KANSAS CITY, Kan., Aug. 14, 2014 /PRNewswire/ -- The current Ebola Virus Disease (EVD) is the deadliest on record but it is important to understand key elements of this virus.
Lee Norman, MD, chief medical officer for The University of Kansas Hospital offers these 10 things to know about Ebola:
- Cases Are Out-Migrating From Africa: This is happening due to the fact that infected or ill people are traveling out of those countries in Africa with Ebola outbreaks. Cases found outside of Africa may likely go up as the number of people leaving outbreak areas increases when aid-workers and others return to their home countries.
- No Cases of Human-to-Human Transmission Outside of Africa: There has been no human-to-human or other transmission to humans outside of Africa.
- Ebola Is Not Transmitted By Air, Only Via Bodily Secretions: Ebola is not respiratory, so it is not transmitted through coughing or breathing. These infections are occurring because of people who are exposed to bodily fluids of infected individuals.
- Ebola Is Not The Most Infectious Disease: As infectious diseases go, Ebola virus isn't inherently the most infectious nor is it the least infective from person-to-person. Measles and chickenpox, for example, are easier to spread. So are influenza and MERS.
- High Mortality Rates Due to Geography: The mortality rate is quite high in Africa Ebola cases, partly because of the chaos, instability, and unrest of the governments there, and very directly related to the fact that their access to standard treatment supplies (IV solution, tubing, syringes, and protective equipment) is not universally available. Ebola cases identified and treated in westernized nations, and those with modern infection control practices, will have a much lower rate than those seen in most African regions.
- Likelihood of Breakouts In Areas Outside of Africa: Meticulous infection control practices in modern hospitals will make it more unlikely that human-to-human transmission will occur in these settings. While expensive and advanced bio-containment units provide the highest level of infection control, it is unlikely that these units will be widespread throughout the world.
- No Approved Immunizations and Treatments: There are no approved immunizations to prevent Ebola virus infection. There are no approved treatments for Ebola virus infection. There are experimental antibody treatments, as well as an antiviral medication not approved for Ebola. But whether either or both are safe or effective for widespread use is not known. "Compassionate use" or "experimental use" of the above treatments is tempting, because no targeted, specific "conventional treatment" exists. But widely adopting experimental, unproven medications as "the new conventional therapy" has its own difficulties: Is it safe? Is it effective? Is it costly? Are there unanticipated "down-sides" to using them? A WHO ethics panel has given the go-ahead for this, something it has never done before.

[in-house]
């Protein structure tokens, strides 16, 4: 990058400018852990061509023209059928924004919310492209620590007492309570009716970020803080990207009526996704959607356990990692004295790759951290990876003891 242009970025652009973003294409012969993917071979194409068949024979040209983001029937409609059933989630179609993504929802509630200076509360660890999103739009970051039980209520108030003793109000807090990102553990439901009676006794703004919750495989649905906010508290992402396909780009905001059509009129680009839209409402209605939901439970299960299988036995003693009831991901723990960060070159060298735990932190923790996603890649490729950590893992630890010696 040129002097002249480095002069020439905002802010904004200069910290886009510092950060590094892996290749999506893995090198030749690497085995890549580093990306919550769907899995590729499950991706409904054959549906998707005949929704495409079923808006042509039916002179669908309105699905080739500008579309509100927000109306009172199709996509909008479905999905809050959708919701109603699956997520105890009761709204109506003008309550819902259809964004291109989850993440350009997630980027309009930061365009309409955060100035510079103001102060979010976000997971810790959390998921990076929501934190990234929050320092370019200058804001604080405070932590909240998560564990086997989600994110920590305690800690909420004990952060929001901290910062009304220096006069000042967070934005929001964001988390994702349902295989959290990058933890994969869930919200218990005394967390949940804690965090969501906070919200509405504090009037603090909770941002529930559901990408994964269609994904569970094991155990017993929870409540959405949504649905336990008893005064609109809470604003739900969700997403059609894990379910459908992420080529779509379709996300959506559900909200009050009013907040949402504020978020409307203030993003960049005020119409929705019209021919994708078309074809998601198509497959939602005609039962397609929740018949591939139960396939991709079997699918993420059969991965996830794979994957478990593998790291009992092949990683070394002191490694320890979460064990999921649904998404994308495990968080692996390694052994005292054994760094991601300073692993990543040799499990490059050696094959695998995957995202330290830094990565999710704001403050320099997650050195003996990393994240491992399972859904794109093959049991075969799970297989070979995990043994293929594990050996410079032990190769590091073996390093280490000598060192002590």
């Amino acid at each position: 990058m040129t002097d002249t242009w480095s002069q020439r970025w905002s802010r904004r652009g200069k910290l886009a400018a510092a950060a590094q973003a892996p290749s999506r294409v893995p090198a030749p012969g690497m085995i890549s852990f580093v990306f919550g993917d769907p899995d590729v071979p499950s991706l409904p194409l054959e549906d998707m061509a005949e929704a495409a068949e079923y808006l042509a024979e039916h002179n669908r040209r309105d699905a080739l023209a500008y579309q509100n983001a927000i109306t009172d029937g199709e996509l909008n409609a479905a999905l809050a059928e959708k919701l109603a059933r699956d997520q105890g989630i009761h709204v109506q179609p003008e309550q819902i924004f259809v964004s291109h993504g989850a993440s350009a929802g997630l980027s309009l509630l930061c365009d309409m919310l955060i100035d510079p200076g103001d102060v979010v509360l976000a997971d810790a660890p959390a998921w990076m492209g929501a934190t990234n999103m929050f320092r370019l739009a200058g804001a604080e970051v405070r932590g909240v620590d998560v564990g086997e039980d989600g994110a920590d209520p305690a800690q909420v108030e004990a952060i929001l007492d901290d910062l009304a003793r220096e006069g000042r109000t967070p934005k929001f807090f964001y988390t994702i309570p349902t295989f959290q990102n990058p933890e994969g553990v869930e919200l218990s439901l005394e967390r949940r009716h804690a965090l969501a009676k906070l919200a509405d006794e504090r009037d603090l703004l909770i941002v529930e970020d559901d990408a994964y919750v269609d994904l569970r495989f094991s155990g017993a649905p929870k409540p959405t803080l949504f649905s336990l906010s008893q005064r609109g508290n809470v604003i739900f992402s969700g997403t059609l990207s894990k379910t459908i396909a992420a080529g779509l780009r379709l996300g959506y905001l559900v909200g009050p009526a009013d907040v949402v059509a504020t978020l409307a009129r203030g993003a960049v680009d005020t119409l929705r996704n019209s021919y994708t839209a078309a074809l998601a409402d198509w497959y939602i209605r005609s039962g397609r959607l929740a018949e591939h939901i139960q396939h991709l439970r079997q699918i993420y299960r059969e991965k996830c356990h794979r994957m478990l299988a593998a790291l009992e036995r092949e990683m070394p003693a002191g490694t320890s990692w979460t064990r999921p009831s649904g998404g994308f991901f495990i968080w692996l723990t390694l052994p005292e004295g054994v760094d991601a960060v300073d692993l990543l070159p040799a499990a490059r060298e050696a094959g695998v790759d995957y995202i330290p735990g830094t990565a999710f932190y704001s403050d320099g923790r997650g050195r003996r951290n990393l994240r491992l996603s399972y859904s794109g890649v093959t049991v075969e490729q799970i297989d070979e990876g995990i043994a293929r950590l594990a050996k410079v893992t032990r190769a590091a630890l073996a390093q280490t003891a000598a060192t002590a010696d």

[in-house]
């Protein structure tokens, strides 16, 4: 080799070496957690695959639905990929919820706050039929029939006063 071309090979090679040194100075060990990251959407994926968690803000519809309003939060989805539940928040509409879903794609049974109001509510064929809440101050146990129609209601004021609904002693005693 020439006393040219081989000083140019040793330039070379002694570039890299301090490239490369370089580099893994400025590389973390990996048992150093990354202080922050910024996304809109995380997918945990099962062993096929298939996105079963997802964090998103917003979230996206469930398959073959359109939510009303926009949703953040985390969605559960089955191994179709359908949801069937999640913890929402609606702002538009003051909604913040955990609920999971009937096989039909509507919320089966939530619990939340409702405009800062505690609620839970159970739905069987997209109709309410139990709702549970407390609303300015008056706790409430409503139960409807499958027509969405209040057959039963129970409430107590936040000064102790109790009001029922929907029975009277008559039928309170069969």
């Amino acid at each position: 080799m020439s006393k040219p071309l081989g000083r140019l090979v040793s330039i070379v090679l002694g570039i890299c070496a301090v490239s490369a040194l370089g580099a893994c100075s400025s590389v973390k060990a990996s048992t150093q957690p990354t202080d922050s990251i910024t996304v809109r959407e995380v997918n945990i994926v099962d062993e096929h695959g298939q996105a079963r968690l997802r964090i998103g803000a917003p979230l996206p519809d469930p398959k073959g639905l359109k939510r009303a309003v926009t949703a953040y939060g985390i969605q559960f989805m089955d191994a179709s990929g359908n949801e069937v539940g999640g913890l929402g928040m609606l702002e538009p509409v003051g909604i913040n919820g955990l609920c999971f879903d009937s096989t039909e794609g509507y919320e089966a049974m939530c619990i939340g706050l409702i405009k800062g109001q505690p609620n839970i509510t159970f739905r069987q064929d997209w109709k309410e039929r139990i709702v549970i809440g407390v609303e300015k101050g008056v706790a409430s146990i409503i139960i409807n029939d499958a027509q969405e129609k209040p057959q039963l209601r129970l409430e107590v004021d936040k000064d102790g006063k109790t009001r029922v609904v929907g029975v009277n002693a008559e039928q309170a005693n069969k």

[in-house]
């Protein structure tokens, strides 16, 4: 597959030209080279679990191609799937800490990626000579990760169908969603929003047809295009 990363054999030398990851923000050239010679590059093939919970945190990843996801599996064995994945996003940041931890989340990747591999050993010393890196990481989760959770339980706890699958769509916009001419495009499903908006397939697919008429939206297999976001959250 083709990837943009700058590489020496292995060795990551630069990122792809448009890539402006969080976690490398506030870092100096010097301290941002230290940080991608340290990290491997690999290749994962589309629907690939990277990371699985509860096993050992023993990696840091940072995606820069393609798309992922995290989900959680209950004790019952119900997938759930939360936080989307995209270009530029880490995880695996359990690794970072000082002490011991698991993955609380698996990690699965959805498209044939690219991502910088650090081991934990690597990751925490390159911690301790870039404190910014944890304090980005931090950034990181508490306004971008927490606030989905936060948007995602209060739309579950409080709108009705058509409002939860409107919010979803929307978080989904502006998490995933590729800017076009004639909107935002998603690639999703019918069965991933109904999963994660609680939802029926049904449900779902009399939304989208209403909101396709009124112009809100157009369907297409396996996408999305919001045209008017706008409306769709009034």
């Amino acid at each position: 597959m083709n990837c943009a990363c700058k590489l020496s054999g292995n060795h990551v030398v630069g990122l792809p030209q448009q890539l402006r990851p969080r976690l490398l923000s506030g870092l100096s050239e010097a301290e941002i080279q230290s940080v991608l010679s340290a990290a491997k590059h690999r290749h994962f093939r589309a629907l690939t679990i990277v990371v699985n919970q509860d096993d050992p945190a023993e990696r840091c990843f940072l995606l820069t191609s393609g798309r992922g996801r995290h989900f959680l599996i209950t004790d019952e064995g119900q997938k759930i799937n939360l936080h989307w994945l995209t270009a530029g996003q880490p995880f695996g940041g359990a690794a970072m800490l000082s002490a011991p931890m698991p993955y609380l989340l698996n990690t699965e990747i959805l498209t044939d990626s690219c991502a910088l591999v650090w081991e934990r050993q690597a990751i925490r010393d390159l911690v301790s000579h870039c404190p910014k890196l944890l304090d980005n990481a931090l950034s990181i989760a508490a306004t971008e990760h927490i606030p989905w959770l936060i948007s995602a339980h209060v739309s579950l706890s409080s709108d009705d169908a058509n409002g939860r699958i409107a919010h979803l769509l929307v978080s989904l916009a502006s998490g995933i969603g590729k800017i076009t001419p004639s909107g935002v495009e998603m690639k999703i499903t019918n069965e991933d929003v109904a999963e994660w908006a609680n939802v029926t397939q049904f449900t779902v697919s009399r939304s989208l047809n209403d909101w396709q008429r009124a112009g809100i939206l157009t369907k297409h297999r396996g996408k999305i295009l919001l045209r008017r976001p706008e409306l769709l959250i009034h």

- How Animals Play a Role: The non-human vectors that can harbor Ebola virus (fruit bats, non-human primates) are widespread in areas far removed from Africa. As such, it bears watching whether those vectors begin to harbor the virus. The WHO has an excellent map showing the parts of the world with these vectors.
- Alert Levels: The WHO and CDC both recently increased their respective alert levels. State and local health departments throughout the U.S. and world will certainly seek guidance as to the adoption of best "local practices" to guide hospital and care providers. The guidance by the CDC as to how to manage exposed individuals and those who might be incubating the infection are quite specific and helpful. They will certainly change as time goes on.
- What We Don't Know About Ebola: There are things unknown about Ebola. For example:
- Can a person have had a low-level infection and not know they ever had it? Probably, based on serum testing.
- Does a person who has had it and survived develop lifelong immunity? That is unknown at this point. The various strains of Ebola are enough different antigenically that there may not be cross-immunity.
- Is there such a thing as a "chronic carrier state" in humans where a person can shed the virus and be infectious for a long period of time, even when they themselves have no illness or symptoms? That is also unknown at this point.
The University of Kansas Hospital is the region's premier academic medical center, providing a full range of care. The hospital is affiliated with the University of Kansas Schools of Medicine, Nursing and Health Professions, and their various leading-edge research projects. The constantly growing facility contains 699 staffed beds (plus 24 bassinets) and serves more than 28,000 inpatients annually. All 12 of its medical and surgical specialty areas are ranked nationally by the U.S. News & World Report "Best Hospital" lists, including Cancer (#29), Cardiology & Heart Surgery (#21), Diabetes & Endocrinology (#20), Ear, Nose & Throat (#17), Gastroenterology and GI Surgery (#24), Geriatrics (#16), Nephrology (#33), Neurology & Neurosurgery (#12), Pulmonology (#12), Gynecology (#38), Orthopedics (#33), and Urology (#36). The cancer program is part of The University of Kansas Cancer Center, a National Cancer Institute designated program. The hospital has received Magnet nursing designation, reflecting the quality of care throughout the hospital, an honor awarded to only 6.6 percent of the hospitals nationwide. The hospital also houses the region's only burn center, the area's only nationally accredited Level I Trauma Center and the area's only Advanced Comprehensive Stroke Center recognized by the Joint Commission. For more information, visit www.kumed.com.
SOURCE The University of Kansas Hospital